Monday, November 2, 2009

October into November

I've been reading posts that Halloween is hell in Anytown, U.S.A., as the drunks come out with extra gimmicks and twice the stupidity. (Here and same blog, here, glad you made it!) That was true in Rivertown also--people like costumes there. They spend more than a little time on them.

The next day was All Saint's Day. The day after that was All Soul's Day (all the dead, saintly or not). That's in the Catholic calendar, and in Rivertown and many cities all over the world, believers go to cathedrals those days. They clean up the grave sites of loved ones. After the abandon to death and revelry, there is duty to the dead and to family.

They bring white paint for small mausoleums, or colors to refresh the robe of a concrete saint. They bring plastic roses, usually pink, standing for the Virgin Mary but also practical: not quite the passion of a red, not so quickly dirtied as a white or yellow rose. Perhaps they bring hedge clippers and trash bags.

There's a fine Italian tradition of low maze-type boxwood on a grave, being trimmed carefully to keep the pattern, that I think has become a tradition in parts of both Americas. Then even sometimes a picnic: some cold beer or wine, cake, bread and hard cheese. It's okay to sit on a grave, your family's place, and eat and drink when the tasks are done. And I think that's a much better tradition in a graveyard than one that inspires gothic respect such as "watch your step".

This dutiful tradition seems to be dying out. Harder to believe, when it's such a commercial success, but Halloween seems to be dying out too. The costumes only fit one age group (small) and are awfully like product placement. The costumes for the other age group (newly drinking) caters to the one-night stand (very Dionysian) but like a hangover, only looks like a mistake or otherwise valueless the next morning.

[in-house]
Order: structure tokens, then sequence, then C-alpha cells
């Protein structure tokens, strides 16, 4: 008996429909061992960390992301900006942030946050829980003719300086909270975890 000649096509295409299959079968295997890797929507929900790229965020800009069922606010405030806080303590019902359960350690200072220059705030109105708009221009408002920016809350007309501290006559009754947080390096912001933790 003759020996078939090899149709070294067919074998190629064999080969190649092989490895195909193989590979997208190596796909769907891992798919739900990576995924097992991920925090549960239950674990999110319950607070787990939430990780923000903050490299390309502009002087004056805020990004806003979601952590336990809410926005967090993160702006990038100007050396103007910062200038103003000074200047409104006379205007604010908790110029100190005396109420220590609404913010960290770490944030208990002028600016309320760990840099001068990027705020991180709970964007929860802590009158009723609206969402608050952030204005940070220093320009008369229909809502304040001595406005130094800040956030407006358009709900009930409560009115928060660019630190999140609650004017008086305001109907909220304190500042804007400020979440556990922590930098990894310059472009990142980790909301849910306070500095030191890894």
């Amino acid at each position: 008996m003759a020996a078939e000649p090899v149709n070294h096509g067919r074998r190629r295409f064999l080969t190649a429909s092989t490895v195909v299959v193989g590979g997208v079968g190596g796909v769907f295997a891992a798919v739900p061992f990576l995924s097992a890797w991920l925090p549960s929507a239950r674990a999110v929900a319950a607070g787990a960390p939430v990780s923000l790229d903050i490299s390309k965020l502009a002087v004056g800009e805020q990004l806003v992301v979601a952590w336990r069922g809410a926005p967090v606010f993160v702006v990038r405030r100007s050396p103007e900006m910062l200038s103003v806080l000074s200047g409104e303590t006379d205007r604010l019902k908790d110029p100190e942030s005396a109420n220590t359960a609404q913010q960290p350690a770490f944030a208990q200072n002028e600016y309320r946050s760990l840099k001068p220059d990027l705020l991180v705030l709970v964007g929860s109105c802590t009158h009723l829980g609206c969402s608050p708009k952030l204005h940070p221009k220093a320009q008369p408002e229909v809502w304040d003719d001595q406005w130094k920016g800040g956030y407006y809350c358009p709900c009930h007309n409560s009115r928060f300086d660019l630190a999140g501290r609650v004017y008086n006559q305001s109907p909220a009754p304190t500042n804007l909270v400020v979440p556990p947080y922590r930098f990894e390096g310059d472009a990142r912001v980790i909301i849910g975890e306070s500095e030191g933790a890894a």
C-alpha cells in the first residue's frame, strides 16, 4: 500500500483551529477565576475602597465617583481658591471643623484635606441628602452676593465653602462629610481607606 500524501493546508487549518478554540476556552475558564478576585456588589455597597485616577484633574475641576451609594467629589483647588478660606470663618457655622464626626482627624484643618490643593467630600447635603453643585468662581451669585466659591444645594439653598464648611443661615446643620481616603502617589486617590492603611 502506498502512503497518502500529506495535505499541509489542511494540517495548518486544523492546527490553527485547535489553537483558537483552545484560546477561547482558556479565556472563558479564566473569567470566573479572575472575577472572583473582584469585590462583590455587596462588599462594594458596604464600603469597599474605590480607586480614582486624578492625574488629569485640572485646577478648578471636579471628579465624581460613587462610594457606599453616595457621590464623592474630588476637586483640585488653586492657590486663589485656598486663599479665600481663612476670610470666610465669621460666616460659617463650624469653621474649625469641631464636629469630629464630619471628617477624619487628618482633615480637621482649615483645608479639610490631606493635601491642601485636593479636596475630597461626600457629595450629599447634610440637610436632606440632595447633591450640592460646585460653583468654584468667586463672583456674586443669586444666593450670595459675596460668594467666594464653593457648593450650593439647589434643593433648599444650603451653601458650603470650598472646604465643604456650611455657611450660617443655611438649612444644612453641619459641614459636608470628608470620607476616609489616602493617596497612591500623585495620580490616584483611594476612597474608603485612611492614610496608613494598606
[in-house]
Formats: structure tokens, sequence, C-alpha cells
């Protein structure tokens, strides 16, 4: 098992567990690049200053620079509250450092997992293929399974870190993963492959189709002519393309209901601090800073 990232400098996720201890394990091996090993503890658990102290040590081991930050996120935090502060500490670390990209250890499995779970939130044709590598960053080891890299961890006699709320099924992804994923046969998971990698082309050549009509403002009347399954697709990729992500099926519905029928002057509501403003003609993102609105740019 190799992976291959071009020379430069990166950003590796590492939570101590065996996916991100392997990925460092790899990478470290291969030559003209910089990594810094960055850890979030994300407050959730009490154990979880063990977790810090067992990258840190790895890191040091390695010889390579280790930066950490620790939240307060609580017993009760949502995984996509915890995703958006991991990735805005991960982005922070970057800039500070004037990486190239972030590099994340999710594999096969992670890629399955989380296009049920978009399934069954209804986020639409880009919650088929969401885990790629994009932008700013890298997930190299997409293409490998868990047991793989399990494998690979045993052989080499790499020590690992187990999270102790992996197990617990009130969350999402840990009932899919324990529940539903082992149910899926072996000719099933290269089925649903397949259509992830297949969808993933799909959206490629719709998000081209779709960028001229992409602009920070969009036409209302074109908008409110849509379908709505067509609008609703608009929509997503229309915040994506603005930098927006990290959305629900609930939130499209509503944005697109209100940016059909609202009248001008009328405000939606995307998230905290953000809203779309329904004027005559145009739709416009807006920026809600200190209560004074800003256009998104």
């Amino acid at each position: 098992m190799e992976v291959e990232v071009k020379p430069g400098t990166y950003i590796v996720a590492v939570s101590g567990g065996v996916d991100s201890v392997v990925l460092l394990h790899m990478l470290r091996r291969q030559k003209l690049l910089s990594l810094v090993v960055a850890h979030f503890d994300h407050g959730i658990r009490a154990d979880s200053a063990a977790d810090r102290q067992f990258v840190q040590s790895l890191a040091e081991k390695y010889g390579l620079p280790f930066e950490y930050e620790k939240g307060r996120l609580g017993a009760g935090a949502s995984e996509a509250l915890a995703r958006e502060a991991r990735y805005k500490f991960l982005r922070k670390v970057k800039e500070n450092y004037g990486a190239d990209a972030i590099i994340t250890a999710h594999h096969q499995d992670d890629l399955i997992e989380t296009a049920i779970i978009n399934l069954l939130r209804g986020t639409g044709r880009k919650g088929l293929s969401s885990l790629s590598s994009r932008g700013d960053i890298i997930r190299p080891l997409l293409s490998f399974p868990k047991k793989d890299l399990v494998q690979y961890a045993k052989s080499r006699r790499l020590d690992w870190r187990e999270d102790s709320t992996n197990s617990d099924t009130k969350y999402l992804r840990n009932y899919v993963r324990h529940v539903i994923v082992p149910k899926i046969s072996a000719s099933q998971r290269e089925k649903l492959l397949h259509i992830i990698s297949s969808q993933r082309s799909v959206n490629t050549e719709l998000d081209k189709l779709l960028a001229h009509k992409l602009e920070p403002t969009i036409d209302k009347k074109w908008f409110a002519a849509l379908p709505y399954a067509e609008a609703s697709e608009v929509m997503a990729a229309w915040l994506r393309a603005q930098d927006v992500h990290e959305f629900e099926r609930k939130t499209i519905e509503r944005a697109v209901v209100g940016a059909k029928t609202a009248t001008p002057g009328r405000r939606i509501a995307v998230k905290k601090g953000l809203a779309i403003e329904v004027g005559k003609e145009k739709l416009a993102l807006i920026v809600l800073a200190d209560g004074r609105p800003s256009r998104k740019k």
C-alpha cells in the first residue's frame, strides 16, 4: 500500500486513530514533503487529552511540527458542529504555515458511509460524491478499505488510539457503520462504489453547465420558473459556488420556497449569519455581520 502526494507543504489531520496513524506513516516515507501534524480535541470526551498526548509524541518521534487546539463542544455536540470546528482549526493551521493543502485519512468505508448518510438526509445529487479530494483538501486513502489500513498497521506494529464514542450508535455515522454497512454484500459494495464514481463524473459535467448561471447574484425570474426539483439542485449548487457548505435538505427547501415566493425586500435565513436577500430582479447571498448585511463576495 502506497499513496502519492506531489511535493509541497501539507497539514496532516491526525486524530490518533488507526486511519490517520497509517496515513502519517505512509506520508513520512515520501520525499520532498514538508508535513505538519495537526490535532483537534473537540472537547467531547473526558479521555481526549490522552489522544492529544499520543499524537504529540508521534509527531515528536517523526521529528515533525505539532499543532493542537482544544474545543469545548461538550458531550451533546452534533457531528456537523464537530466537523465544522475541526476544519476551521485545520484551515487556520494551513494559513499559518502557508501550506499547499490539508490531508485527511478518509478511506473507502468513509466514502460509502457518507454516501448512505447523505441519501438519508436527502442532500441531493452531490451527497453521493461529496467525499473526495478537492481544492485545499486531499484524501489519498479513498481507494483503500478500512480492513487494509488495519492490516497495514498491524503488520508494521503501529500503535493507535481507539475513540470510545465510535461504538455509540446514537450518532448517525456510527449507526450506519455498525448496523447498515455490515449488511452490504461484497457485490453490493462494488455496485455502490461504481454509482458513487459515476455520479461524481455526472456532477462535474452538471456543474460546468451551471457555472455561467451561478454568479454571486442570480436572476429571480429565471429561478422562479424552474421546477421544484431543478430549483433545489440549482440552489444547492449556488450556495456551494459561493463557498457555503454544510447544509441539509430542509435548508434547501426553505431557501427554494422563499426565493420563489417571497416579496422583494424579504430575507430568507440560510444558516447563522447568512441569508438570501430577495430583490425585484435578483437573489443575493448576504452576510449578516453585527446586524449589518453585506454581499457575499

And we gave up trick or treat a long time ago. Instead of an interactive game with real people in it--a kind of gleeful extortion--we have a cute-but-annual candy tax.
The tricks are either too much like vandalism or nonexistent--they always were a pain in the butt, such as soaped windows, but we stopped having patience for this before I was a child. The treats somehow became too dangerous to give or receive.

Treats and tricks, costumes and masks, became something bought not made. They're less likely to forge connections, give us a period of relief, build for us a memory.

I'm generalizing. But perhaps we get hangovers because not too many of us live where our ancestors rest any longer.  I think it's mostly because so many of us have duties that have become so constrained--holiday and otherwise--that they inspire no devotion at all.

And on the other hand, looks like some people had a great time . . .


Anonymous said...

My neighborhood was alive with hordes of children, followed by dutiful parents bundled against the breeze in winter coats that only recently came out of storage. One lady had her garage door open and was serving hot dogs and hot apple cider, along with the Tootsie Rolls and Now n' Laters. But I also don't think my neighborhood is representative of the norm anymore.

They say at work, the trick or treaters were spotty at best, and someone drove around all night shooting out windows with a bb gun. I'm glad I was off.

Ann T. said...

Sounds like your neighborhood is definitely the place to be.

My mom used to sew costumes that would be useful later, like white flannel nightgowns for angels (uh-huh, that was me) and my dad was all into the stage makeup. It's the rituals that make a difference!

Thanks for responding,
Ann T.